Kitsilano resident Tracy Wallace’s Christmas wish might not be granted. She wants a live tree in her rental apartment to celebrate the holidays, but the building’s management company bans real trees as a fire hazard.
Wallace, who lives with her boyfriend at 2336 York Avenue, says data she collected from the provincial Office of the Fire Commissioner suggests two fires were caused by real Christmas trees over the past five years in B.C. – the same number caused by artificial trees in the same time period.
The couple received a memo from Wall Financial Corporation, which manages their apartment building, outlining its policy in November. The policy has been in place for all its properties for more than 20 years and Wallace wants it updated and elicited the Vancouver Sun to help out.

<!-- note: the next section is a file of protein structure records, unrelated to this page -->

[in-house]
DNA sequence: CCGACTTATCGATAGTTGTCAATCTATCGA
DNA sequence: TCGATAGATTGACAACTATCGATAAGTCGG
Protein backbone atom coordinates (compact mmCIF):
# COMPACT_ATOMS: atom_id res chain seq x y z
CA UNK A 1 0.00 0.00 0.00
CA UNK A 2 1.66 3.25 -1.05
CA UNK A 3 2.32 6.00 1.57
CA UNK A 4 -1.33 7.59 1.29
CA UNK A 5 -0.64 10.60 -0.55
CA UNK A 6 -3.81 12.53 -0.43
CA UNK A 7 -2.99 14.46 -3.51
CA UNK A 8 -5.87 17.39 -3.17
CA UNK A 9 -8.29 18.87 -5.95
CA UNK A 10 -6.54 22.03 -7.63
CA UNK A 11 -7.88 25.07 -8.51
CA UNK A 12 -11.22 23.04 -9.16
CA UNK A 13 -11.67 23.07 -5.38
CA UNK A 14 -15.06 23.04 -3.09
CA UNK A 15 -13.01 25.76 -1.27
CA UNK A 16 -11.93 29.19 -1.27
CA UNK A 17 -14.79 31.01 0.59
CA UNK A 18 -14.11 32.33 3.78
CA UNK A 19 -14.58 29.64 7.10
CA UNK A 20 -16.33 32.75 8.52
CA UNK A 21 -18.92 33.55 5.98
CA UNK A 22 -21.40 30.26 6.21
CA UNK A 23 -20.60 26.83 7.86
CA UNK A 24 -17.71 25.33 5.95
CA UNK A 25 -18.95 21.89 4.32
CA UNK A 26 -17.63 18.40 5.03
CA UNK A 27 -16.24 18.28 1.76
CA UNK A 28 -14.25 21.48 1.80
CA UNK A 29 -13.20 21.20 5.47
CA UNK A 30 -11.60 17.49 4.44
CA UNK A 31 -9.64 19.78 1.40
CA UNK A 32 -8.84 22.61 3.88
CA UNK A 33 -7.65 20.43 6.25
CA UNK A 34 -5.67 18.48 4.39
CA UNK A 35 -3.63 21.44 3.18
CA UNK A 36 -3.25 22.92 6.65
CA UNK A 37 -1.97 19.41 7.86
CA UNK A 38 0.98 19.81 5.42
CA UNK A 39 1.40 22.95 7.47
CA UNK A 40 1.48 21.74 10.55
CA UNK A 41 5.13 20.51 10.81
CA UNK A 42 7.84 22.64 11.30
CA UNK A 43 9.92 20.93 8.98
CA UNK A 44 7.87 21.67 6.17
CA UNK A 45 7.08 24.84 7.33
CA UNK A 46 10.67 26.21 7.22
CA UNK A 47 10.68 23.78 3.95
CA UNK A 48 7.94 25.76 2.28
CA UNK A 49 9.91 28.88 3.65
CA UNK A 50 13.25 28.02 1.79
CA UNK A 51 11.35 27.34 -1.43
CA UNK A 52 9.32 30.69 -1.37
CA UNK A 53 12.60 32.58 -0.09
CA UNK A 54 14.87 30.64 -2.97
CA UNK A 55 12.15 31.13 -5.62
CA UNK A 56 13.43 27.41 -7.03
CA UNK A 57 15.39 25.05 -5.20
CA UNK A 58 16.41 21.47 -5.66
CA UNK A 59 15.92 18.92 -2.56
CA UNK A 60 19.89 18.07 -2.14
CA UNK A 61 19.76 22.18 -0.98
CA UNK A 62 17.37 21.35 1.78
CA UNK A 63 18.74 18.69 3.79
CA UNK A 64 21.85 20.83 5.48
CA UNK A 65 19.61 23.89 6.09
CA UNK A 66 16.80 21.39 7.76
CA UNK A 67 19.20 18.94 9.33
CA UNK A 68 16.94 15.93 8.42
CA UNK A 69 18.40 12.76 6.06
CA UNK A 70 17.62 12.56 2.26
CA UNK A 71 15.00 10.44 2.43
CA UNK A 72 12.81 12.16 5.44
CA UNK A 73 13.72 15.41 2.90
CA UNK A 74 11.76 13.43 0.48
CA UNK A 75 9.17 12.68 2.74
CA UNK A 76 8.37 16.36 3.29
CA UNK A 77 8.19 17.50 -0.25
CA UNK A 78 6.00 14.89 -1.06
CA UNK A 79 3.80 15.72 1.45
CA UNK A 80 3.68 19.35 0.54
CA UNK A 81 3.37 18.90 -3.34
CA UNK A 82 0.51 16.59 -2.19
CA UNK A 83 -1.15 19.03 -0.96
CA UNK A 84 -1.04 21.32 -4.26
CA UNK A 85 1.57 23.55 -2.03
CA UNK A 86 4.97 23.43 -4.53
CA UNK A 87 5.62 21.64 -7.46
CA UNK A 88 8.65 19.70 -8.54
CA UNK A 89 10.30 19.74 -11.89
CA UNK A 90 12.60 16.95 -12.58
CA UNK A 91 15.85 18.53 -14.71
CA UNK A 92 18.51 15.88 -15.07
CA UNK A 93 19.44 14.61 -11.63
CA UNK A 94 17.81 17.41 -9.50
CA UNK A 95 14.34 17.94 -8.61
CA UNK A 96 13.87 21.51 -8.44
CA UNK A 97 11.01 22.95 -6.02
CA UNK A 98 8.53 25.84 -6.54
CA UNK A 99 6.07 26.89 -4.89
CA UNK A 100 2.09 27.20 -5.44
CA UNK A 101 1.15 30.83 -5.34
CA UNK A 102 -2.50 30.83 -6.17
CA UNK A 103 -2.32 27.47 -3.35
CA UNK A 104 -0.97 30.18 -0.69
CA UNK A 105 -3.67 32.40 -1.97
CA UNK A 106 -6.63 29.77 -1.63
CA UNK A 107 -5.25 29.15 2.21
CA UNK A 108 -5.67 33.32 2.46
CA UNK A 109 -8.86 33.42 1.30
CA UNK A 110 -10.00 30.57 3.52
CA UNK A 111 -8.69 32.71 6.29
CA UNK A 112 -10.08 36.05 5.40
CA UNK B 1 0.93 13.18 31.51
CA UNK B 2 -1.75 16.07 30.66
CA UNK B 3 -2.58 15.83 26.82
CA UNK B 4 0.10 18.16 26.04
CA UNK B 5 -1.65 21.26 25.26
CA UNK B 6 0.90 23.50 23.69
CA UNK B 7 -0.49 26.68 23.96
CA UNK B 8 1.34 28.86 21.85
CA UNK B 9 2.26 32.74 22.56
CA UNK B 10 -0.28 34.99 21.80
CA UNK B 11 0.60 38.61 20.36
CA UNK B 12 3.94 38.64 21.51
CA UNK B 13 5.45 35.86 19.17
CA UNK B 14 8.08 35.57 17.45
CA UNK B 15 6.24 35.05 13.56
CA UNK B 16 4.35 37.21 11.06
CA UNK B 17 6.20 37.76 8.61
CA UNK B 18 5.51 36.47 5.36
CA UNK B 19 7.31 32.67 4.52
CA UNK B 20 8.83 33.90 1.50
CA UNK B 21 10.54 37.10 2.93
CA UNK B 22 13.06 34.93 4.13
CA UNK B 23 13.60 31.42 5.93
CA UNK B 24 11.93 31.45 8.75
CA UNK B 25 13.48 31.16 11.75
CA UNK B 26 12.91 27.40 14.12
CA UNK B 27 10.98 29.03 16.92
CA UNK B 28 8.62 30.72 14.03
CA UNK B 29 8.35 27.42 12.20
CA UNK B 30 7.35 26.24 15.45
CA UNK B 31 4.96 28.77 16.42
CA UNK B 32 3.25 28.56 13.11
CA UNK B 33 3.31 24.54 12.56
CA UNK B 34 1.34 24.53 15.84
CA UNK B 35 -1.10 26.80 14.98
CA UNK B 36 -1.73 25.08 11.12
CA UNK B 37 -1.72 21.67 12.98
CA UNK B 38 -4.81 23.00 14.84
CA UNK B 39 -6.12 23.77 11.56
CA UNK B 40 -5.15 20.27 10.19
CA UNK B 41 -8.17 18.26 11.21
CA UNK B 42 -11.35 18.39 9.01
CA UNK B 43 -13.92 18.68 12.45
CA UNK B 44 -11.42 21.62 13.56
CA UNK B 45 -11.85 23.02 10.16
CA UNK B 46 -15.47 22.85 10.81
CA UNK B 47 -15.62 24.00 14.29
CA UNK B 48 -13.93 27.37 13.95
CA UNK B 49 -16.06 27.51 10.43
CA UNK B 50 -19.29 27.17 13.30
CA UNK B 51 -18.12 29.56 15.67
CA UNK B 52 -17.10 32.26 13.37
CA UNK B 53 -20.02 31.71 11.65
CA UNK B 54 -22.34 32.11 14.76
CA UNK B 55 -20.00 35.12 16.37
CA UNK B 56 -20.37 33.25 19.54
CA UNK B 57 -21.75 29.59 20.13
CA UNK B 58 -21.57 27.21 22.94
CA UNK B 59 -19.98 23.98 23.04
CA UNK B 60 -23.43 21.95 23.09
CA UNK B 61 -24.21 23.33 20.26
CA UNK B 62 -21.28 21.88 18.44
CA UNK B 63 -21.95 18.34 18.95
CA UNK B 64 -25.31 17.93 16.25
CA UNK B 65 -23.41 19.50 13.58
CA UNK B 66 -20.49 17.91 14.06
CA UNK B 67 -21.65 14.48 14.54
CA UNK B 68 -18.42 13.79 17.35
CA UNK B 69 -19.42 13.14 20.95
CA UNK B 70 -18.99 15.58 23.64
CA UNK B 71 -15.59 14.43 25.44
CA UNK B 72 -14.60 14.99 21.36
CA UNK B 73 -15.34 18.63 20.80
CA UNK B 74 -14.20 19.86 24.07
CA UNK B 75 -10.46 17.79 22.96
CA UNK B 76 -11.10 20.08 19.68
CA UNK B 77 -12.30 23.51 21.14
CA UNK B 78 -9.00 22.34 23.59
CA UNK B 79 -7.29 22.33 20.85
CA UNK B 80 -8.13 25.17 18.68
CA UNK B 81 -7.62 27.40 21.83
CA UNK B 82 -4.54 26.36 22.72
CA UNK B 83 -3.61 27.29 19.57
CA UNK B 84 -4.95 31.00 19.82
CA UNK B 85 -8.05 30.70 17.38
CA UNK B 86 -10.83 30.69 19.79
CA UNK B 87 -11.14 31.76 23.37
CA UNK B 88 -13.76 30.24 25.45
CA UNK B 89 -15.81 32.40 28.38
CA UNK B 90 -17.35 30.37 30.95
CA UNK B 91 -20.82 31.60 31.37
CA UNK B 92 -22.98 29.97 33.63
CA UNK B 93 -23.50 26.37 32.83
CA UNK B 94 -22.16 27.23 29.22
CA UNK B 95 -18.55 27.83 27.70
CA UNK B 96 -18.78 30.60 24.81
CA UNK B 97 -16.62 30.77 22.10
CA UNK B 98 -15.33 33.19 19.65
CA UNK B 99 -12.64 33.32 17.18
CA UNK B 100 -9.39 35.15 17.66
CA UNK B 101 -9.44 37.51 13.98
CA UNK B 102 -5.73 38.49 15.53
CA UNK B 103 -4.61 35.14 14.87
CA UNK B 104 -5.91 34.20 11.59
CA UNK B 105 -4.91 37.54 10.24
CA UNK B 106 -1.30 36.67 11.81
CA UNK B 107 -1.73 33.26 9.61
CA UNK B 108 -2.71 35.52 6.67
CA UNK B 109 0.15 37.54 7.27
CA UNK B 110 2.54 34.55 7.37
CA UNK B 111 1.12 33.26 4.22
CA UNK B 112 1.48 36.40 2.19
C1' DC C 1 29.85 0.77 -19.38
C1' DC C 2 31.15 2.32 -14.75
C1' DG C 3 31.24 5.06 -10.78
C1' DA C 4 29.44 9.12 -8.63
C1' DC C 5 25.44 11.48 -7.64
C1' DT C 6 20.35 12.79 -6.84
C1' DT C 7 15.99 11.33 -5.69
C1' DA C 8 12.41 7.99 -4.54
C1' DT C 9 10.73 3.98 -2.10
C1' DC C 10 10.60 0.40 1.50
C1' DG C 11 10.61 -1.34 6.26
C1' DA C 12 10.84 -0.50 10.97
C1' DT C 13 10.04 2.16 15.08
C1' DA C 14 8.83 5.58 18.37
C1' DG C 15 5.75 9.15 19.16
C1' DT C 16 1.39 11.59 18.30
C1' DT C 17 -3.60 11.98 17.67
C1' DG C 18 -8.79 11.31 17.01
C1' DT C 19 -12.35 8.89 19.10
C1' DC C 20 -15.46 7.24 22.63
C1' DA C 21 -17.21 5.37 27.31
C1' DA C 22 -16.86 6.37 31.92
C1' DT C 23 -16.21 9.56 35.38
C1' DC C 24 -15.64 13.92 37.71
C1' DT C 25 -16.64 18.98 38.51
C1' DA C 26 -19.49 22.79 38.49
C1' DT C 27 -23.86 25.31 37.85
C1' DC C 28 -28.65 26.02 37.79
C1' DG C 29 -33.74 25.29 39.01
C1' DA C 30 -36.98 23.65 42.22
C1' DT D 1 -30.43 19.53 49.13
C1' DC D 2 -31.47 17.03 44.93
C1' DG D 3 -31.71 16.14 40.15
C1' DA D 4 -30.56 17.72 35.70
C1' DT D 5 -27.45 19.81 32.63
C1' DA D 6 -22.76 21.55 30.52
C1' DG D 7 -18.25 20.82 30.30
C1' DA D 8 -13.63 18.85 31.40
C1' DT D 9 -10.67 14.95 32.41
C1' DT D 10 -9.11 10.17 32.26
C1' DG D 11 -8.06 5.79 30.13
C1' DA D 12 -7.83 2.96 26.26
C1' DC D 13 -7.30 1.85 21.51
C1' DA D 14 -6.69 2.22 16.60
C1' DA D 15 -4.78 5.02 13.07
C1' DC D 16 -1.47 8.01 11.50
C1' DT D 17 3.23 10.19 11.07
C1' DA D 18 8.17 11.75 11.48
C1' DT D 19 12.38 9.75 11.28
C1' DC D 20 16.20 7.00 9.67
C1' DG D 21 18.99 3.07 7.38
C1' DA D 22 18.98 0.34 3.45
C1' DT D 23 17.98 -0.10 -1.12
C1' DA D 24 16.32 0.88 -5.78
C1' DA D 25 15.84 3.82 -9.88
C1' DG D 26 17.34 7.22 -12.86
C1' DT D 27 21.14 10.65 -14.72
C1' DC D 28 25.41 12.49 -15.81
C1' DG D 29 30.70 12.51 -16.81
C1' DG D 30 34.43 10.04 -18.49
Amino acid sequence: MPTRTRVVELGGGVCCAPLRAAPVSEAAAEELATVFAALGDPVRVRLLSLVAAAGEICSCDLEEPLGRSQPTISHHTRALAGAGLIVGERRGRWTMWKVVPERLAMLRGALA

Wallace said her building allows smoking, which she calls a far greater fire hazard. She wants Wall Financial to update its tree policy to reflect what she considers minimal risk. “They can always say, if you’re going to have a [real] tree then you have to make sure you don’t drop needles and they can certainly demand you have a lighting system purchased in the last five years,” she said.
Wallace argues real trees are better for the environment than artificial ones, pointing to advice from the David Suzuki Foundation, which sees trees cultivated for Christmas as a better choice than artificial ones. Bill Vigars, Wall Financial spokesman, said the company is putting safety first because it can’t guarantee tenants will properly water real trees. He said most other apartment management companies have the same rule.
The no real trees policy in Kits apartment rentals seems pretty standard – any exceptions out there?
Last modified: December 12, 2009